Gastritis is a general term for a group of conditions with one thing in common: inflammation of the lining of the stomach. The inflammation of gastritis is most often the result of infection with the same bacterium that causes most stomach ulcers. Regular use of certain pain relievers and drinking too much alcohol also can contribute to gastritis.

Gastritis may occur suddenly (acute gastritis), or appear slowly over time (chronic gastritis). In some cases, gastritis can lead to ulcers and an increased risk of stomach cancer. For most people, however, gastritis isn’t serious and improves quickly with treatment.


The signs and symptoms of gastritis include:

  • Gnawing or burning ache or pain (indigestion) in your upper abdomen that may become either worse or better with eating
  • Nausea
  • Vomiting
  • A feeling of fullness in your upper abdomen after eating

Gastritis doesn’t always cause signs and symptoms.

When to see a doctor

Nearly everyone has had a bout of indigestion and stomach irritation. Most cases of indigestion are short-lived and don’t require medical care. See your doctor if you have signs and symptoms of gastritis for a week or longer. Tell your doctor if your stomach discomfort occurs after taking prescription or over-the-counter drugs, especially aspirin or other pain relievers.

If you are vomiting blood, have blood in your stools or have stools that appear black, see your doctor right away to determine the cause.


Gastritis is an inflammation of the stomach lining. Weaknesses or injury to the mucus-lined barrier that protects your stomach wall allows your digestive juices to damage and inflame your stomach lining. A number of diseases and conditions can increase your risk of gastritis, including Crohn’s disease and sarcoidosis, a condition in which collections of inflammatory cells grow in the body.

Risk factors

Factors that increase your risk of gastritis include:

  • Bacterial infection. Although infection with Helicobacter pylori is among the most common worldwide human infections, only some people with the infection develop gastritis or other upper gastrointestinal disorders. Doctors believe vulnerability to the bacterium could be inherited or could be caused by lifestyle choices, such as smoking and diet.
  • Regular use of pain relievers. Common pain relievers — such as aspirin, ibuprofen (Advil, Motrin IB, others) and naproxen (Aleve, Anaprox) — can cause both acute gastritis and chronic gastritis. Using these pain relievers regularly or taking too much of these drugs may reduce a key substance that helps preserve the protective lining of your stomach.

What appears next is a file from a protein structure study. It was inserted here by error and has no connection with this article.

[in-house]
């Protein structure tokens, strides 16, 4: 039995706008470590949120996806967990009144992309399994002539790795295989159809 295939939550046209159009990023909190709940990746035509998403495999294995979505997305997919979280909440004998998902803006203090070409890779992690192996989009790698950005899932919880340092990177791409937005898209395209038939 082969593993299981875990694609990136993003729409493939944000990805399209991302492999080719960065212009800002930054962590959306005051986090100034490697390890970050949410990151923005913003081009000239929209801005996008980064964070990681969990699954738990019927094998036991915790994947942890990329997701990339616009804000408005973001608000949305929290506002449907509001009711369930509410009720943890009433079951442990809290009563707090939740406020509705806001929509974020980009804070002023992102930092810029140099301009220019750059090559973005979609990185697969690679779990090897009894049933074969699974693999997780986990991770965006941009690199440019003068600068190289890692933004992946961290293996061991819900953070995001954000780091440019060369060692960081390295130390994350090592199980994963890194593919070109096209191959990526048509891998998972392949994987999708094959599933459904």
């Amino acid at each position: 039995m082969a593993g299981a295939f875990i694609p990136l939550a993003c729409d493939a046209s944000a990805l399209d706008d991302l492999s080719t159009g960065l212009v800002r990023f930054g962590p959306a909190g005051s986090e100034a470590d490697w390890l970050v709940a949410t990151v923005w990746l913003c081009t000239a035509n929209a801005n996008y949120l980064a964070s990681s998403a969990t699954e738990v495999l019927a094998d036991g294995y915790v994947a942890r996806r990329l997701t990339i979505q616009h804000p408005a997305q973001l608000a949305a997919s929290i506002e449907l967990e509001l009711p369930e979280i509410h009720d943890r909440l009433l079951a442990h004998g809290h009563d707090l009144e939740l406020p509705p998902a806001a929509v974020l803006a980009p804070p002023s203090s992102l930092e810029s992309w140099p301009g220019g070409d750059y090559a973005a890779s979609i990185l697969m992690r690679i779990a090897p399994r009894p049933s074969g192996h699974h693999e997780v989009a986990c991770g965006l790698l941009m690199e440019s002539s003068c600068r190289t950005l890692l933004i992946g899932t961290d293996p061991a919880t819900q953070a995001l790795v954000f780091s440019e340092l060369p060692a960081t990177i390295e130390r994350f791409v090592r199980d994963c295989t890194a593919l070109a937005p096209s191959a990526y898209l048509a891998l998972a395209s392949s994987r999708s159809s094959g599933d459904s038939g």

• Older age. Older adults have an increased risk of gastritis because the stomach lining tends to thin with age and because older adults are more likely to have H. pylori infection or autoimmune disorders than younger people are.
  • Excessive alcohol use. Alcohol can irritate and erode your stomach lining, which makes your stomach more vulnerable to digestive juices. Excessive alcohol use is more likely to cause acute gastritis.
  • Stress. Severe stress due to major surgery, injury, burns or severe infections can cause acute gastritis.
  • Your own body attacking cells in your stomach. Called autoimmune gastritis, this type of gastritis occurs when your body attacks the cells that make up your stomach lining. This reaction can wear away at your stomach’s protective barrier.Autoimmune gastritis is more common in people with other autoimmune disorders, including Hashimoto’s disease and type 1 diabetes. Autoimmune gastritis can also be associated with vitamin B-12 deficiency.
  • Other diseases and conditions. Gastritis may be associated with other medical conditions, including HIV/AIDS, Crohn’s disease and parasitic infections.


Although your doctor is likely to suspect gastritis after talking to you about your medical history and performing an exam, you may also have one or more of the following tests to pinpoint the exact cause.

  • Tests for H. pylori. Your doctor may recommend tests to determine whether you have the bacterium H. pylori. Which type of test you undergo depends on your situation. H. pylori may be detected in a blood test, in a stool test or by a breath test.For the breath test, you drink a small glass of clear, tasteless liquid that contains radioactive carbon. H. pylori bacteria break down the test liquid in your stomach. Later, you blow into a bag, which is then sealed. If you’re infected with H. pylori, your breath sample will contain the radioactive carbon.